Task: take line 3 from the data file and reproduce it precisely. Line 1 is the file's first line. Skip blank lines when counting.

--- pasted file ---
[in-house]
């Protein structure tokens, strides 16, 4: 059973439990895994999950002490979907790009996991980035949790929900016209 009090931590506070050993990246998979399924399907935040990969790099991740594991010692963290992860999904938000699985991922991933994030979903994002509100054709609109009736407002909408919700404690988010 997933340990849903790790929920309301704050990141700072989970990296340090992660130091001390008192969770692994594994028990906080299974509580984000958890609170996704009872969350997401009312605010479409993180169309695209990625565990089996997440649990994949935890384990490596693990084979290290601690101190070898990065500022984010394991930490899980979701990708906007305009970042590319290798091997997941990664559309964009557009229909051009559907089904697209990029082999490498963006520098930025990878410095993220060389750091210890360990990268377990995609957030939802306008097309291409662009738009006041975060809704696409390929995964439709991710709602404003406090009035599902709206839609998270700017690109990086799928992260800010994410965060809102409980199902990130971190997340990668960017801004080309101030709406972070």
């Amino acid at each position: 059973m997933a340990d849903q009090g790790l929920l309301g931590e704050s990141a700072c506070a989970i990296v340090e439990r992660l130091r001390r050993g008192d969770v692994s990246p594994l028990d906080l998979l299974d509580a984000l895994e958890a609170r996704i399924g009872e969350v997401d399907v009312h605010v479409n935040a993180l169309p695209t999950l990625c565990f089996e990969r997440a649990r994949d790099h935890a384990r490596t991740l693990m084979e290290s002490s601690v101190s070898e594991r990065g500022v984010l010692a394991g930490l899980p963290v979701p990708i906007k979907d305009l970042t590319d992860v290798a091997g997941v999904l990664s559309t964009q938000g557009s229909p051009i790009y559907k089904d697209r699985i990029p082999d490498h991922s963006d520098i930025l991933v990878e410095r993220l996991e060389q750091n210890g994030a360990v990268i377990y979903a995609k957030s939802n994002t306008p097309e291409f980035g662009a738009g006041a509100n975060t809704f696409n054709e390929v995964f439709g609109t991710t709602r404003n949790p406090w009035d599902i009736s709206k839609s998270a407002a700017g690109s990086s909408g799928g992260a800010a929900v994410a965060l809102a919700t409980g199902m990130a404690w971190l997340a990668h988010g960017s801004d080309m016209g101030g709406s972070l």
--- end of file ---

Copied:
């Amino acid at each position: 059973m997933a340990d849903q009090g790790l929920l309301g931590e704050s990141a700072c506070a989970i990296v340090e439990r992660l130091r001390r050993g008192d969770v692994s990246p594994l028990d906080l998979l299974d509580a984000l895994e958890a609170r996704i399924g009872e969350v997401d399907v009312h605010v479409n935040a993180l169309p695209t999950l990625c565990f089996e990969r997440a649990r994949d790099h935890a384990r490596t991740l693990m084979e290290s002490s601690v101190s070898e594991r990065g500022v984010l010692a394991g930490l899980p963290v979701p990708i906007k979907d305009l970042t590319d992860v290798a091997g997941v999904l990664s559309t964009q938000g557009s229909p051009i790009y559907k089904d697209r699985i990029p082999d490498h991922s963006d520098i930025l991933v990878e410095r993220l996991e060389q750091n210890g994030a360990v990268i377990y979903a995609k957030s939802n994002t306008p097309e291409f980035g662009a738009g006041a509100n975060t809704f696409n054709e390929v995964f439709g609109t991710t709602r404003n949790p406090w009035d599902i009736s709206k839609s998270a407002a700017g690109s990086s909408g799928g992260a800010a929900v994410a965060l809102a919700t409980g199902m990130a404690w971190l997340a990668h988010g960017s801004d080309m016209g101030g709406s972070l």